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Escalators as Source of Injury to Children
Detail: A new study, conducted by researchers at the Center for Injury Research and Policy (CIRP) in the Columbus Children's Research Institute at Columbus Children's Hospital, showed an estimated 26,000 U.S. children 19 years of age and younger were treated in a hospital emergency department for an escalator-related injury in 1990-2002. According to this study, which is a first to describe the epidemiology of escalator-related injuries among children using a national sample, published in the August 2006 issue of Pediatrics, approximately 2,000 children are treated in United States hospital emergency rooms annually for escalator-related injuries.

Children younger than five years had the largest number of injuries (12, 000), and the highest annual escalator-related injury rate, with entrapment accounting for nearly 37 percent of injuries. Six percent (723) of injuries to these children involved a stroller, with most occurring when a child fell out of the stroller while on the escalator. The hand was the most common injury site (40.6%) among these young children, with hand injuries frequently occurring as a result of entrapment.

The most common mechanism of injury for all age groups, however, was a fall, which accounted for more than half of the injuries. Entrapment accounted for 29 percent of injuries, and the leg was the most frequent (28%) site of injury for all age groups combined.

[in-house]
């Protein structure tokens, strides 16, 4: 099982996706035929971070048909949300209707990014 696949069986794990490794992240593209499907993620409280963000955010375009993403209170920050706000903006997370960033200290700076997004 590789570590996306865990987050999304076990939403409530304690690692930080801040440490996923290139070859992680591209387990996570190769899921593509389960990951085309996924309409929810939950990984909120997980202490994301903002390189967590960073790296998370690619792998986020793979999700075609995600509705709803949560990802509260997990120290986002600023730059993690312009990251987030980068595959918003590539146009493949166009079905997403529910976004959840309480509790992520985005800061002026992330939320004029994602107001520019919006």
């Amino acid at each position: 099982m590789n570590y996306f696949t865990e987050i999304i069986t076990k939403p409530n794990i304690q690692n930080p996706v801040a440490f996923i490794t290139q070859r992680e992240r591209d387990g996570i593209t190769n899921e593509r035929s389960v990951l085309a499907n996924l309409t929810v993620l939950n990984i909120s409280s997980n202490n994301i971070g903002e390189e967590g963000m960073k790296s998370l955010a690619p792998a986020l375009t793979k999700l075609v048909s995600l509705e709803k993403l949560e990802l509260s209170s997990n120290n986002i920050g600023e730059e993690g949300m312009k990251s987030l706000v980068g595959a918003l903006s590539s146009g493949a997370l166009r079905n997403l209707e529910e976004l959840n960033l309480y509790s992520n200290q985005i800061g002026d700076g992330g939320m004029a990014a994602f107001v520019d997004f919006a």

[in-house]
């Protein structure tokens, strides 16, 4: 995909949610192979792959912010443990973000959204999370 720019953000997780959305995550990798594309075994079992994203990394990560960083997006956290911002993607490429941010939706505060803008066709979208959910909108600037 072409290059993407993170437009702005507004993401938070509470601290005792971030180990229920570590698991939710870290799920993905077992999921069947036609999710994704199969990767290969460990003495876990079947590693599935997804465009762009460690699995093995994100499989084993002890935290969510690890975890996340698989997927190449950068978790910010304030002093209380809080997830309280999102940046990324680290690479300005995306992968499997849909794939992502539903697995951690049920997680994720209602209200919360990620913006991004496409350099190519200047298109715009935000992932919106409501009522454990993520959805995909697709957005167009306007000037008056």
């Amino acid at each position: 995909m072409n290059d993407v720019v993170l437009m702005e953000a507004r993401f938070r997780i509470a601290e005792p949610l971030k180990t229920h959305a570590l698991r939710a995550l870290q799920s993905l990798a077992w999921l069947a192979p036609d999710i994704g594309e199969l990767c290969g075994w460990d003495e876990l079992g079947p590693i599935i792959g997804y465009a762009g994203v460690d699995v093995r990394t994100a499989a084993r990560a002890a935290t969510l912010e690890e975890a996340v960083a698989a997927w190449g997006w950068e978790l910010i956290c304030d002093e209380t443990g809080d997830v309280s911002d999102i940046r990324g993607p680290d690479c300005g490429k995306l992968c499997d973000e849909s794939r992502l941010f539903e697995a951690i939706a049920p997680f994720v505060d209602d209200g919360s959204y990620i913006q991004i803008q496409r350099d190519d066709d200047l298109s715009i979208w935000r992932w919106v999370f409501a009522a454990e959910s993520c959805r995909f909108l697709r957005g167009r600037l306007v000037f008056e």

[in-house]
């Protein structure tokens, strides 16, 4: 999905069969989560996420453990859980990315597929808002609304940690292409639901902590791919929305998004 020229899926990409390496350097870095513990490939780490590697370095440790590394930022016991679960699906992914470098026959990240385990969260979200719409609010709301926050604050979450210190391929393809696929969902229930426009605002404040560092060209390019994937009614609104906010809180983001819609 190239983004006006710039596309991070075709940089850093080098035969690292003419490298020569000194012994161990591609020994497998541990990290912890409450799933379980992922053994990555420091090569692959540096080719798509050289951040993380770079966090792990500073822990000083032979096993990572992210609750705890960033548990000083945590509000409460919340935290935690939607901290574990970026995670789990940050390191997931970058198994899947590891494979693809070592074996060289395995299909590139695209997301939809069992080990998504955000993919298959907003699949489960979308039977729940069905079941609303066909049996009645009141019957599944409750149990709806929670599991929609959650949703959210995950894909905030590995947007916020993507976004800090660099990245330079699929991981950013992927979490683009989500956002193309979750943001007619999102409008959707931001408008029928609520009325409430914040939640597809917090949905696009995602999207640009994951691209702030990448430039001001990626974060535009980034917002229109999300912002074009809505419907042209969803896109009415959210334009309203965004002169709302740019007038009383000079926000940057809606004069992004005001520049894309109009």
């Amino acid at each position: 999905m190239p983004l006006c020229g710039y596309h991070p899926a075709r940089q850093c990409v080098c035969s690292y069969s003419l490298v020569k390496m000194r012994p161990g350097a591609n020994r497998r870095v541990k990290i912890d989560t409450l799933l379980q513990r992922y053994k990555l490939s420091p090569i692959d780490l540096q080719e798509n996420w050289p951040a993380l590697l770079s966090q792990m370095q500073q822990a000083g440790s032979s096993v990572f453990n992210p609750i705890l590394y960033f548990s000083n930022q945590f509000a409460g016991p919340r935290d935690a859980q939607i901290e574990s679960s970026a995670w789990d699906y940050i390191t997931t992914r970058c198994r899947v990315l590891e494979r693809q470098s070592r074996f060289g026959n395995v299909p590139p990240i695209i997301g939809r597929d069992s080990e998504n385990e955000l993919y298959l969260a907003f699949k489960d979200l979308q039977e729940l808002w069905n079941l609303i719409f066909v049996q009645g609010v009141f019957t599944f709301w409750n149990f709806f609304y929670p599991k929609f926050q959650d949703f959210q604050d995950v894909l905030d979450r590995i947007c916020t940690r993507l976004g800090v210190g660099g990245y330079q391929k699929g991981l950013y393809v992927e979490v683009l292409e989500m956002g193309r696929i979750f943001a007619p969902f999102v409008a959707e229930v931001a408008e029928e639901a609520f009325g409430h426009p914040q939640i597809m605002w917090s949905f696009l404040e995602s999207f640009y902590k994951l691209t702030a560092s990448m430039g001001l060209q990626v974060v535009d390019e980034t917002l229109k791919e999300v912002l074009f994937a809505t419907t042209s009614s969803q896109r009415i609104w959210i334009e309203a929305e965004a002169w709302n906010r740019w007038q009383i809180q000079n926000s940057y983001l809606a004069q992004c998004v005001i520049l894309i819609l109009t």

The authors of the study suggested proper adult supervision for younger children on an escalator including removal of children from strollers by parents to prevent fall and entrapment. Parents are advised to carry their children while on the escalator, and to make sure that they have one hand free to hold the escalator railing for balance. Though the authors acknowledge that additional research is needed to determine the relationship among passenger behavior, escalator design and escalator-related injuries, CIRP director Gary Smith, who is also one of the authors of this study, suggested that escalator designs that reduce the gap between the steps and sidewall or shield against access to the gap may decrease entrapment risk. According to him, this redesign approach may provide automatic, or 'passive,' protection that is most likely to prevent entrapment injuries in all age groups.

For more information, please contact Mary Ellen Fiorino (614) 722-4595 or Pam Barber (614) 722-4595 in Marketing/Public Relations at Columbus Children's Hospital.
Source: Columbus Children's Hospital,
Date: August 16 2006